NASA says it is running out of astronauts

NASA may need more astronauts to achieve its manned spaceflight goals in the coming years, according to a new report from the agency’s research division.

NASA currently sends astronauts to the International Space Station only on SpaceX’s Crew Dragon capsules and Russia’s Soyuz spacecraft. However, the agency’s ambitious Artemis program to return humans to the Moon is set to change this situation. The first crew mission is scheduled for 2024. This mission should be the first step in developing a long-term lunar exploration program that will facilitate future human exploration of Mars.

As a result, NASA is looking to send more astronauts beyond Earth — perhaps more than the agency can expect to have available, according to an Office of the Inspector General report released Tuesday (Jan. 11) that assesses how NASA manages its astronauts.

“After peaking at nearly 150 astronauts in 2000, the corps has declined since shuttle flights ceased in 2011 and now stands at 44, one of the smallest astronaut cohorts in the past 20 years,” officials wrote in the report. “As NASA enters a new era of manned spaceflight, including returning to the moon and eventually landing humans on Mars, effective management of the astronaut corps – the people who fly into space – is critical to the agency’s success.”

While flying space missions is perhaps the primary responsibility of a NASA astronaut, NASA also gives astronauts roles such as dispatchers who relay information from the mission control center to space, as well as training new astronauts and telling the public about NASA’s work.

NASA currently has the smallest astronaut corps. The current corps size is due in part to a surge in retirements – about 10 a year, according to the report – around 2011, when the agency decommissioned its space shuttle fleet and flight capabilities were dramatically reduced.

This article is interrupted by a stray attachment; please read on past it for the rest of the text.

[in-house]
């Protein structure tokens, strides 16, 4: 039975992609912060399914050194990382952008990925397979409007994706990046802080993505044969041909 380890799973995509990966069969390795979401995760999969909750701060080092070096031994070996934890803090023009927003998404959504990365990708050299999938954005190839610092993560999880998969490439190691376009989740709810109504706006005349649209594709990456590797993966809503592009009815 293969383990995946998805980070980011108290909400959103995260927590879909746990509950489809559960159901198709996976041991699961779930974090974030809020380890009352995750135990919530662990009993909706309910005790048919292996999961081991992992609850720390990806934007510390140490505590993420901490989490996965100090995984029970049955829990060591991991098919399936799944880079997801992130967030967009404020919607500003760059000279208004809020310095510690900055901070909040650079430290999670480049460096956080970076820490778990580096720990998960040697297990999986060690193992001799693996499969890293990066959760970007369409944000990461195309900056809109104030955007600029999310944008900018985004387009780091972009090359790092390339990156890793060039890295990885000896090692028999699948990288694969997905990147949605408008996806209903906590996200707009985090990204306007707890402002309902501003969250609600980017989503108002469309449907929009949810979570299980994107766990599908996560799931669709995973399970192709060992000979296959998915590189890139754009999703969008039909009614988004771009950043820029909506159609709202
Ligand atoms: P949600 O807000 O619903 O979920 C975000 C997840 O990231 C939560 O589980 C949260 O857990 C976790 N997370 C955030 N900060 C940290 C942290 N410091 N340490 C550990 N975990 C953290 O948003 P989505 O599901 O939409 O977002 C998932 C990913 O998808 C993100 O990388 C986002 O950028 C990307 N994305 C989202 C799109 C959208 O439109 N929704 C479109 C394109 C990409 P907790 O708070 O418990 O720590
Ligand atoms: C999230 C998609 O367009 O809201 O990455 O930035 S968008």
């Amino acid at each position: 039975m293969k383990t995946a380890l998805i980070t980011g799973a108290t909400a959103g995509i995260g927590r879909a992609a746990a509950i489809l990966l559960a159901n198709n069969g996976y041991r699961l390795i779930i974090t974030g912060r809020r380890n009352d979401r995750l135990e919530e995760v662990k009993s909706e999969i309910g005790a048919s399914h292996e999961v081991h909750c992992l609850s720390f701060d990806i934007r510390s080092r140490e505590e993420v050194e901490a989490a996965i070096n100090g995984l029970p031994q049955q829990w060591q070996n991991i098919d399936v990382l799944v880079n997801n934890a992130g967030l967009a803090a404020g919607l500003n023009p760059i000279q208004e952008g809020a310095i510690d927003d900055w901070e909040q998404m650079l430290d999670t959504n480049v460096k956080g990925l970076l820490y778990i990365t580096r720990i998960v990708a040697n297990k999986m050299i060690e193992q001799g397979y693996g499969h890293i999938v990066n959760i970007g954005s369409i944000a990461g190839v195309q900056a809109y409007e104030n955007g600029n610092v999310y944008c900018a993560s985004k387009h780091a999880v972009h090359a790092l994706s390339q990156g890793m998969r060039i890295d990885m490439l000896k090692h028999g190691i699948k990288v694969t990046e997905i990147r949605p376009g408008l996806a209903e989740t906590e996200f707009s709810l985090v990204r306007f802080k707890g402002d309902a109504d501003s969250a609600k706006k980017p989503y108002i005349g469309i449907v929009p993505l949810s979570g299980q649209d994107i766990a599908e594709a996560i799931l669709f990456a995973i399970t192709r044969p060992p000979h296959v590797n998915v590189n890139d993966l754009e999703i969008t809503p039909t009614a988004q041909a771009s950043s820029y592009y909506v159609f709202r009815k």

The potential shortage is further compounded by the fact that astronauts are not interchangeable, according to the report. NASA assigns individual astronauts to specific flights based on a variety of criteria ranging from flight experience, preparation for a particular ship, to how their specialized knowledge blends with the rest of the crew. Meeting these requirements will become more difficult as NASA astronauts fly more and more different types of vehicles to different destinations, the report warns.

“When a corps is tied to a single mission, as is now the case with the ISS (International Space Station), the Astronaut Office has the ability to quickly reassign astronauts because all 44 astronauts were selected and initially trained for the same mission,” the officials wrote in the report. “However, as the agency undertakes new missions with new requirements and new vehicles, fewer astronauts will be trained and available for each mission.”

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